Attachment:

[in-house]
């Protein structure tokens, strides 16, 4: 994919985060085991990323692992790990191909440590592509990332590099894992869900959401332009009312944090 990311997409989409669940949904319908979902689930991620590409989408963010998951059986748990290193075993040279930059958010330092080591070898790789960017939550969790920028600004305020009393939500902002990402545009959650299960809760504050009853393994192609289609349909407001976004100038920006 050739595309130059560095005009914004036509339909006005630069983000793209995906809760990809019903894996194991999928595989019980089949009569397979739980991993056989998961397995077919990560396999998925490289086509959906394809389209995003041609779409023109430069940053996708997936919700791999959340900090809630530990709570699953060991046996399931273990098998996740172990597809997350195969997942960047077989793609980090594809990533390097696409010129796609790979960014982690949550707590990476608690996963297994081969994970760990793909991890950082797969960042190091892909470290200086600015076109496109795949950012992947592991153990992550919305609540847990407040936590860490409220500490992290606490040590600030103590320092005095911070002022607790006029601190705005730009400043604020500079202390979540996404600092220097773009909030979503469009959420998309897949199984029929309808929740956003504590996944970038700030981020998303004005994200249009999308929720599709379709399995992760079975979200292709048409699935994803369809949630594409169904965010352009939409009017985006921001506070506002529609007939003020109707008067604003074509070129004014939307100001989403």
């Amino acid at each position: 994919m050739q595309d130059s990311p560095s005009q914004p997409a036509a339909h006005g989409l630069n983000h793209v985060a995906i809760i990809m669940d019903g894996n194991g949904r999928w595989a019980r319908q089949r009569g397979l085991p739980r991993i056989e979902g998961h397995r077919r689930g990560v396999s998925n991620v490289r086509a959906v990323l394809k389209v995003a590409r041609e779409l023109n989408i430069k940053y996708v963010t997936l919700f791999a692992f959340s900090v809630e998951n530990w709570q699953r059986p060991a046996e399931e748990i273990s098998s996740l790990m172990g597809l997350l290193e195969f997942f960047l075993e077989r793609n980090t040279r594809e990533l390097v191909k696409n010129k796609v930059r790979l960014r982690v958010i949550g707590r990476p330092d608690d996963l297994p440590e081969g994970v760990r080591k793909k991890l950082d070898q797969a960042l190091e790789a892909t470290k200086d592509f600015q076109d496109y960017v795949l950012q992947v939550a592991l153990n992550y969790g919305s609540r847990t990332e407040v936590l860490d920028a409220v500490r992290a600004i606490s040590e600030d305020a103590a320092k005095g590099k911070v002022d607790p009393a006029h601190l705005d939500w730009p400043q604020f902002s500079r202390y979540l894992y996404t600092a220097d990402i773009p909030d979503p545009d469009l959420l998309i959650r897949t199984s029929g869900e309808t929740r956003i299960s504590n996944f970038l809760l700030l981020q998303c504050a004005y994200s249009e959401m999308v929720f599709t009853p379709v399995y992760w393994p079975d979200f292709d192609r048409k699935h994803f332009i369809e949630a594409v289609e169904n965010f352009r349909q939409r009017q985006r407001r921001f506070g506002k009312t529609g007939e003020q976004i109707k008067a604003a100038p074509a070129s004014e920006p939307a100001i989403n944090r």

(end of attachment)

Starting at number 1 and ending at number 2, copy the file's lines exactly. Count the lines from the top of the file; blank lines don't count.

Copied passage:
[in-house]
């Protein structure tokens, strides 16, 4: 994919985060085991990323692992790990191909440590592509990332590099894992869900959401332009009312944090 990311997409989409669940949904319908979902689930991620590409989408963010998951059986748990290193075993040279930059958010330092080591070898790789960017939550969790920028600004305020009393939500902002990402545009959650299960809760504050009853393994192609289609349909407001976004100038920006 050739595309130059560095005009914004036509339909006005630069983000793209995906809760990809019903894996194991999928595989019980089949009569397979739980991993056989998961397995077919990560396999998925490289086509959906394809389209995003041609779409023109430069940053996708997936919700791999959340900090809630530990709570699953060991046996399931273990098998996740172990597809997350195969997942960047077989793609980090594809990533390097696409010129796609790979960014982690949550707590990476608690996963297994081969994970760990793909991890950082797969960042190091892909470290200086600015076109496109795949950012992947592991153990992550919305609540847990407040936590860490409220500490992290606490040590600030103590320092005095911070002022607790006029601190705005730009400043604020500079202390979540996404600092220097773009909030979503469009959420998309897949199984029929309808929740956003504590996944970038700030981020998303004005994200249009999308929720599709379709399995992760079975979200292709048409699935994803369809949630594409169904965010352009939409009017985006921001506070506002529609007939003020109707008067604003074509070129004014939307100001989403």